Decline, Mismanagement, Ruin

On Walter's death in 1596 the castle passed to his brother Edward and on his death in 1607 the castle passed to his great nephew another Edward. He was a not particularly successful Parliamentary General in the Civil War. He lost several towns to the Royalists. His greatest success was the capture of Old Wardour Castle which had been defended mainly by the women of the household!

The Farleigh Hungerford Castle fell into the hands of Edward's Royalist half brother John, before being returned to Edward following the fall of Bristol to the Parliamentary troops in 1645. Another half brother Anthony inherited the castle on Edward's death in 1648. He was a Royalist but was able to retain the castle by paying fines to Parliament. He died in 1657 and was succeeded by his son Edward “the Spendthrift”.

 This Edward made a massive gift to Charles just before his restoration. He lavishly entertained the King later in his reign. He once spent 500 guineas on a wig and  lost one of his manors in a  bet playing bowls. In 1670 he was one of the founders of the Hudson Bay Company. He also set up a market at his London property, Hungerford House (near the present Hungerford Bridge which is named after the house) on what is now the site of Charing Cross station. Neither of these or other schemes  helped him with his debts. In 1686 he had to sell the castle and his other West Country properties for the massive sum of £56,000 but he still died a poor man in 1711. The castle was sold for salvage in 1705. When the more valuable parts of the castle had been removed local people were invited to use it as a quarry. However the Priests House was used as a farm house and the chapel housed “Curiosities”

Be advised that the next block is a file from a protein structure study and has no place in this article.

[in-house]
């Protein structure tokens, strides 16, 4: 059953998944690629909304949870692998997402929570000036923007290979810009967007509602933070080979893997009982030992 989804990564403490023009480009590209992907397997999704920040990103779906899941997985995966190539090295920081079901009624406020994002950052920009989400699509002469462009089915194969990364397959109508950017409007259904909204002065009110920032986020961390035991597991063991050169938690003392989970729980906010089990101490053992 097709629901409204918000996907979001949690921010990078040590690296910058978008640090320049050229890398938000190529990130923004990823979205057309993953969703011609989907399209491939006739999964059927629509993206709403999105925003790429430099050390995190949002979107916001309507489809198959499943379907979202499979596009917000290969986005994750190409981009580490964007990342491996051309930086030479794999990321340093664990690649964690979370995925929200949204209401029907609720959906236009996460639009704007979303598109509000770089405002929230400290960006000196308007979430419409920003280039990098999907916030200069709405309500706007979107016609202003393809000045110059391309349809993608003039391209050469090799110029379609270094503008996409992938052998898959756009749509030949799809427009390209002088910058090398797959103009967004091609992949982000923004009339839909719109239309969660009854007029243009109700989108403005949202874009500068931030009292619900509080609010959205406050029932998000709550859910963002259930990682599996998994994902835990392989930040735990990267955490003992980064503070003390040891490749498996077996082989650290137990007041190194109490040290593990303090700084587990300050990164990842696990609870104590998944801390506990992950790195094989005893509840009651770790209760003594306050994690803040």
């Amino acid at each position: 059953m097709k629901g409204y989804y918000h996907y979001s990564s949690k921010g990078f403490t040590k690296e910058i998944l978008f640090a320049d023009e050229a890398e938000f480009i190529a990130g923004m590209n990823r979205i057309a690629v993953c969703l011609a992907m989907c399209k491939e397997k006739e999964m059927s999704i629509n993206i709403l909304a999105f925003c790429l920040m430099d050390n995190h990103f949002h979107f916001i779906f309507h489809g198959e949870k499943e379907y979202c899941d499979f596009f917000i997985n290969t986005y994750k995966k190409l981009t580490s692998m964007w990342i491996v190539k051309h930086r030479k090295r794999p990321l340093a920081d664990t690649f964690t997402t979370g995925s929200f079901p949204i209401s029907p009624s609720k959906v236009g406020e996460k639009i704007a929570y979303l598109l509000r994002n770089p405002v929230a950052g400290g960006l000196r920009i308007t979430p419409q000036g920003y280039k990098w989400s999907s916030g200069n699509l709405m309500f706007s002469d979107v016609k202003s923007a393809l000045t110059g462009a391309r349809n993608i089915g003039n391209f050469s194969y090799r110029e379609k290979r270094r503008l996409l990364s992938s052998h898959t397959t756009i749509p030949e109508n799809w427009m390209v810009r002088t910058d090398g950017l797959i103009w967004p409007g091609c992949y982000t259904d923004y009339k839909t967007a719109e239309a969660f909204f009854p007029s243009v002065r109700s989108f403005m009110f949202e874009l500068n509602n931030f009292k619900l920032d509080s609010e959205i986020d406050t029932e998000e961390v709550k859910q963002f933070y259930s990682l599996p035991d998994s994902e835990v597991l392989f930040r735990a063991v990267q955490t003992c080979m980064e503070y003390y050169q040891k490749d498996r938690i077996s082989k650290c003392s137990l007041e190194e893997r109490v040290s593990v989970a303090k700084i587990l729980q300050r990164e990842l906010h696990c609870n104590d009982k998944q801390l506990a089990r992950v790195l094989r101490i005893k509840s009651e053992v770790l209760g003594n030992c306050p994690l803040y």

The castle came in to guardianship of the Ministry of Works in 1915 and English Heritage in 1984.

After our very interesting visit we went on to the historic George Inn in Norton St Philip for an excellent lunch. One of the trials in Judge Jeffreys' Bloody Assizes after the Battle of Sedgemoor (1685) took place at the Inn.

Particular thanks to Simon Ball for his excellent tour.

Tom Chown 26.05.2022